Early last year, something very special happened. As many of you read my last post Mine back in February, you all learned some of my deepest and most personal feelings regarding love and relationships. It was after writing that post, becoming 100% comfortable with being single for the first time in a long time, and really starting to enjoy myself that someone special came into my life. He literally came out of nowhere. He was almost everything I could want in a guy and he totally hit me really hard and took me by surprise (see: “Sharkeisha”). I felt like he was God’s personal gift to me.

Everything was fine at first. The laughs. The talks. The times we ate at various restaurants. The play fights. The drives around the Southside with his arm wrapped around mine. The kisses that made my heart race and made me sit back and realize that yes, I am actually kissing someone (something I had never done before). The various times I felt comforted and safe when I rested my head on his shoulder or chest as he gently stroked my hair. However, a change started to happen.

After a while, I started noticing some things, including how different we were. He wanted a lot of things out in the open; I wanted to keep things more reserved and private. He wanted to go out to other places more; I was fine with how things were. He was a bit clingy; I’m not very clingy at all (perhaps if this had been two years ago or more, things would be slightly different regarding this particular). It also didn’t help that during this time, I had a bunch of other things happening (i.e. Grandmother being hospitalized and having an emergency heart procedure, my mom being hospitalized for a bronchial infection and pneumonia, sorting through other personal issues, etc.). Being an only child, I am depended on to do a lot of things for my family, especially my mother and grandmother. I also have lots of friends. With people having graduations, randomly coming back into town to visit, and a long list of other things, I am like Kelly Price. I’m booked.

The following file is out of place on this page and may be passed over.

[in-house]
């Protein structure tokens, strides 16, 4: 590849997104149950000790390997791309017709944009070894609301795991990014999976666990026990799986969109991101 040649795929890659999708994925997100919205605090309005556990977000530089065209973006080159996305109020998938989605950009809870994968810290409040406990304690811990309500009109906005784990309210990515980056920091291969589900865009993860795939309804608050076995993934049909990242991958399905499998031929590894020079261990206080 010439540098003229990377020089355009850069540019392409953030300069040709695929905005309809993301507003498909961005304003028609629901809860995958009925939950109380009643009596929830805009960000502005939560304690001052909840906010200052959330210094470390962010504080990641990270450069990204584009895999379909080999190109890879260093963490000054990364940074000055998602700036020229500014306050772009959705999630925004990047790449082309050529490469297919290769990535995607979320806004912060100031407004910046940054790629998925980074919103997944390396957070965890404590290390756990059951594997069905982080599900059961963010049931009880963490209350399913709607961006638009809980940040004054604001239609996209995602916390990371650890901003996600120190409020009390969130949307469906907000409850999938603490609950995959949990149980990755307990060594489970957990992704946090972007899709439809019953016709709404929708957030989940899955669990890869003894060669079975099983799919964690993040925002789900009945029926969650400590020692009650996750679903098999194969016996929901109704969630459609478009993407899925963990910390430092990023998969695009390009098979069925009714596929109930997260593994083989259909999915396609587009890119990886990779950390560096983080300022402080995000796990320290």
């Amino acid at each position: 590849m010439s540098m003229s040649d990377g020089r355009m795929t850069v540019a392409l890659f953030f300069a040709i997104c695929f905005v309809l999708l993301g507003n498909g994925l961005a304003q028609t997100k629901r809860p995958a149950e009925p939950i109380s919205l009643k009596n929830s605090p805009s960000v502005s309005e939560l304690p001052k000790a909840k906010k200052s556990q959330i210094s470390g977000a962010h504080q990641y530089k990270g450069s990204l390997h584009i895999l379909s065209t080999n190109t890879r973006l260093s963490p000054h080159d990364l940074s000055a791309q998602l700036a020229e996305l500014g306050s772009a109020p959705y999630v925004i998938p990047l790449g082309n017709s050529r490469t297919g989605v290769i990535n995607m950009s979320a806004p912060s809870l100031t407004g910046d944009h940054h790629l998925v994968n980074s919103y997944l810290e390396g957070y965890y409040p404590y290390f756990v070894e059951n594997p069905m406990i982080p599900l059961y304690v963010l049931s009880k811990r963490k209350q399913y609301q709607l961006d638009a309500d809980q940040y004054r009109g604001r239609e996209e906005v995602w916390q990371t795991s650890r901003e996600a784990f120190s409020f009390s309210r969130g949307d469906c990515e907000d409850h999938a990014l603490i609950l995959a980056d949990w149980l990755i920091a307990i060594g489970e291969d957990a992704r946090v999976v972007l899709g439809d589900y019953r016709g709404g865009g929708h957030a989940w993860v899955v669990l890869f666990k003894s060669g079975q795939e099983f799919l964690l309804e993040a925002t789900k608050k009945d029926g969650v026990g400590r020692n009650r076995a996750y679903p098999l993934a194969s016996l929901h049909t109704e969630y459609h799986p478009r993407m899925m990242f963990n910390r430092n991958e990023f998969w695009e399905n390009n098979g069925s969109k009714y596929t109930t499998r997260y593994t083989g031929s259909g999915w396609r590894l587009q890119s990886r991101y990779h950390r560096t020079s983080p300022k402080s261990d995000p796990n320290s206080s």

His schedule wasn’t always the most clear either. Between being a church musician, working in the bakery of a grocery store, and baking gourmet baked goods on the side for people, he had his own thing going on as well. However, this is one thing I enjoyed about him in the beginning. He had his life and I had mine. There wasn’t a sign that there was going to be a dependence on the other person for happiness and to create a life. Unfortunately, he didn’t have anywhere near the same amount of friends I have, so I guess part of him wanted me to always be his source of entertainment.

I guess the accumulation of everything made me irritated and want to just be alone a bit more. Despite trying to work through some things, it just seemed that no matter what, a common ground couldn’t be reached without one of us suffering. I hung in there for as long as I could, but ultimately, I realized that it wouldn’t work. I became a bit more distant and he could sense that. He broke things off before I could and we went our separate ways.

 

In my experience with this relationship, I learned some key things:

1. Although relationships can be great and I’m built for one, they aren’t necessarily what I need and want at this point in my life. I’m happier being single. I don’t have to worry about anyone, I can come and go as I please, and I don’t have to answer to anyone. Besides I’m an Aquarius. I like having my freedom. I saw a quote on Instagram recently that practically summarized my feelings at this point about relationships: “Relationships are like garage sales. From a distance, they look interesting. But once you get to them, you realize they have a lot of stuff that you just don’t need.” Don’t get me wrong. I haven’t become cynical or given up on love. I’m still open to it. I’m just good for now.